Dublin: Golf Courses and Sightseeing
Golf in Dublin and County Dublin
International golfers like to play links golf in Ireland as it has a wide choice of quality links golf. The five leading Dublin area links are noted here:
Portmarnock Championship is typically ranked in the top three courses of the Irish Republic. On a peninsula with sea on three sides, it has low sand dunes and long valleys. No two successive holes play in the same direction. Therefore the wind is significant on every hole. 7466, Par 72.
The Island is an isolated, ruggedly beautiful links surrounded by the Irish Sea. Countless superb holes weave through the highest sand dunes of any links in Ireland. The course will tease and infuriate you, but afterwards you will remember a very special golf course. 6784 yards, Par71.
Portmarnock Hotel & Golf Links is fashioned from dune land adjacent to world ranked Portmarnock. The tight layout has elevated tees and greens, pot bunkers, acutely angled doglegs and almost 100 bunkers. It’s a course of challenging beauty designed by Bernhard Langer. 6350 yards, Par 71.
The Royal Dublin Golf Club is a classic out and back layout reminiscent of many Scottish links. The exposed flat location makes wind an important factor. Major hazards are narrow fairways requiring accurate driving, extensive out of bounds and brutal greenside and fairway bunkering. 7269 yards Par 72.
St Anne‘s Golf course is a natural links in Bull Island nature reserve. It flows through low sand dunes dotted with gorse thickets. Enjoy the peace and tranquility here, where it is hard to believe that you are close to the city. This traditional links will inspire and exhilarate the visiting golfer. 6717 yards, Par 71.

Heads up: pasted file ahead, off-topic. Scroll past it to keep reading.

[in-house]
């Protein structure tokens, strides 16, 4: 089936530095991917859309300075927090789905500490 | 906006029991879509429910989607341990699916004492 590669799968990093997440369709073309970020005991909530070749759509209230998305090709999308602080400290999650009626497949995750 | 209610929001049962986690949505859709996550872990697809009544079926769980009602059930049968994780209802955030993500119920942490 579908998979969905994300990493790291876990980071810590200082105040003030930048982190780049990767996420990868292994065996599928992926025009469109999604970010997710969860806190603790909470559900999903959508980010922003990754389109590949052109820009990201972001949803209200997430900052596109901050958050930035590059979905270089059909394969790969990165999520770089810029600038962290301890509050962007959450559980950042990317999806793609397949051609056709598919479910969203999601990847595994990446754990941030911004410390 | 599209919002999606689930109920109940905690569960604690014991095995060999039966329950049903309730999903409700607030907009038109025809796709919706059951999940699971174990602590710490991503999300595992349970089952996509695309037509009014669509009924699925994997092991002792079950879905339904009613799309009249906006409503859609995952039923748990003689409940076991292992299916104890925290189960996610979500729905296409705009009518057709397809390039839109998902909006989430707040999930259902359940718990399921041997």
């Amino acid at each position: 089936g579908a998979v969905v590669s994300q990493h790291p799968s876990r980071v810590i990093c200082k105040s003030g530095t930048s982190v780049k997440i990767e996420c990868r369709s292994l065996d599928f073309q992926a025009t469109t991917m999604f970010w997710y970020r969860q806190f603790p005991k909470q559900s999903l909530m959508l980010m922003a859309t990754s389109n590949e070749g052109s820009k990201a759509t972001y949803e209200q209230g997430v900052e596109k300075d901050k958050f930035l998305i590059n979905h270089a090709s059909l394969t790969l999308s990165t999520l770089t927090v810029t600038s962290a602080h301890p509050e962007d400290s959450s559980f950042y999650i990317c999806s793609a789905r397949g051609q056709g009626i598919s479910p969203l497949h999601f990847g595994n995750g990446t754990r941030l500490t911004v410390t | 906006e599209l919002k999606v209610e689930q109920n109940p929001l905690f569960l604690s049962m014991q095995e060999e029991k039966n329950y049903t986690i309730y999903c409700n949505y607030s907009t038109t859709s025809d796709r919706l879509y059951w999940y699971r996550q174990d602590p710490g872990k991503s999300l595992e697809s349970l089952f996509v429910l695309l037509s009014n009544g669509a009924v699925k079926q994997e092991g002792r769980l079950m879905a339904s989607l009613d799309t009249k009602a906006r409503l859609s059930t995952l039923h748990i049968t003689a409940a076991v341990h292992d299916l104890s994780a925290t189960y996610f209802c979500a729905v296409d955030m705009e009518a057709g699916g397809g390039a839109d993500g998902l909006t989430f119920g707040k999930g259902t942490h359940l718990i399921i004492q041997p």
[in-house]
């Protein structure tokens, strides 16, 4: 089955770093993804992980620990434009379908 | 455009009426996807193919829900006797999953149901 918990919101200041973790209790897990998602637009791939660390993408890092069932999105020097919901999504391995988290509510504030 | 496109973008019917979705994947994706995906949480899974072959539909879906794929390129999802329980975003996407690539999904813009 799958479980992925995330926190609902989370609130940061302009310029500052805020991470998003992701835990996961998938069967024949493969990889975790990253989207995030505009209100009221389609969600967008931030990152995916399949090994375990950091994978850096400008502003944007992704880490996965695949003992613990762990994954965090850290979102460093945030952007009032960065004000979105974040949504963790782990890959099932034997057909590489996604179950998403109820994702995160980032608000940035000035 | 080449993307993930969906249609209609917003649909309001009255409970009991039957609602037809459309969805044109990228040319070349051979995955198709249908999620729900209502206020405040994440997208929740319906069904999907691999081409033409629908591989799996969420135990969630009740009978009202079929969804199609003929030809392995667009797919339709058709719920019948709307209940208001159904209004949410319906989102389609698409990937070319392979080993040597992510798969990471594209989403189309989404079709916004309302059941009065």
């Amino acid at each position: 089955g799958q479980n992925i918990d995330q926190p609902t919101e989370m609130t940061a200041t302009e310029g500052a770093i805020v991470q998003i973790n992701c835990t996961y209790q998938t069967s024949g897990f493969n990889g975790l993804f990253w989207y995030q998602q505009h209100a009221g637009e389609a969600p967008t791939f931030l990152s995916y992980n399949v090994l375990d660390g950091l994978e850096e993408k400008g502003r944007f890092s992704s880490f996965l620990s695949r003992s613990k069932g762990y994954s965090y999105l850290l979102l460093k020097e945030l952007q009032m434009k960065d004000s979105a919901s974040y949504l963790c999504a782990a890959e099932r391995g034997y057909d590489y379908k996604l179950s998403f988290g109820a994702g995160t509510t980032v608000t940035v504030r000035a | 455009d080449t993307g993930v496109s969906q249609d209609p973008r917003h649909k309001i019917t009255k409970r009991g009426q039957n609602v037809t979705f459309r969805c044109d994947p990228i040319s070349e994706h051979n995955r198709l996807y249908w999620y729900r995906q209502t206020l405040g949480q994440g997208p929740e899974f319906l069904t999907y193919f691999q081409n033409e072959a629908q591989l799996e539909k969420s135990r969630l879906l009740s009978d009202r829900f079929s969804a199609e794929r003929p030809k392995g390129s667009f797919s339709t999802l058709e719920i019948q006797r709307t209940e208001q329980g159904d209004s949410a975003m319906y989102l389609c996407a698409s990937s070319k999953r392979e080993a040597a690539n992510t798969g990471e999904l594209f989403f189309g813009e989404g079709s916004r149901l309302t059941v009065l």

Ten Dublin Sightseeing Highlights
Trinity College is Ireland’s oldest university founded in 1592. It is world renowned for housing many treasures including old books and priceless artifacts.
The Book of Kells is a magnificent illuminated manuscript from 800 A.D. containing Latin texts of the Four Gospels. Irish monks buried it fearing Viking raiders. Rediscovered in 1653, it is kept at Trinity College.
The Guinness Storehouse has been the home of Guinness since 1759. Take a tour and discover the history behind the famous beer and enjoy a pint of Guinness.
National Museum of Ireland has 3 locations in Dublin. Archaeology is at Kildare Street, Natural History at Merrion Square and Decorative Art and History at Collins Barracks.
St Patrick’s Cathedral is a popular attraction. Built between 1220 and 1260 the Cathedral is one of the few buildings left from the medieval city of Dublin.
The little museum of Dublin is a quirky museum telling the story of Dublin. The 29-minute guided tour is a celebration of great Irish storytelling. You will learn history and laugh a lot.
Merrion Square is one of Dublin's largest and grandest Georgian squares. On three sides are Georgian Houses and on the other the garden of Leinster House, and two museums.
Old Jameson Distillery museum replicates the distillery in 1780. You see and learn about whiskey-making in Ireland and enjoy a tipple.
Christ Church Cathedral dates from 1493 and is recognised as having one of Ireland's finest choirs. The cathedral choir took part in the first performance of Handel's Messiah in Dublin in 1742.
National Museum of Ireland – Features Celtic and Medieval art, the Ardagh Chalice, Tara Brooch and the Derrynaflan Hoard. It has the finest collection of prehistoric gold artifacts in Europe and much more including prehistoric Ireland and the Vikings in Ireland.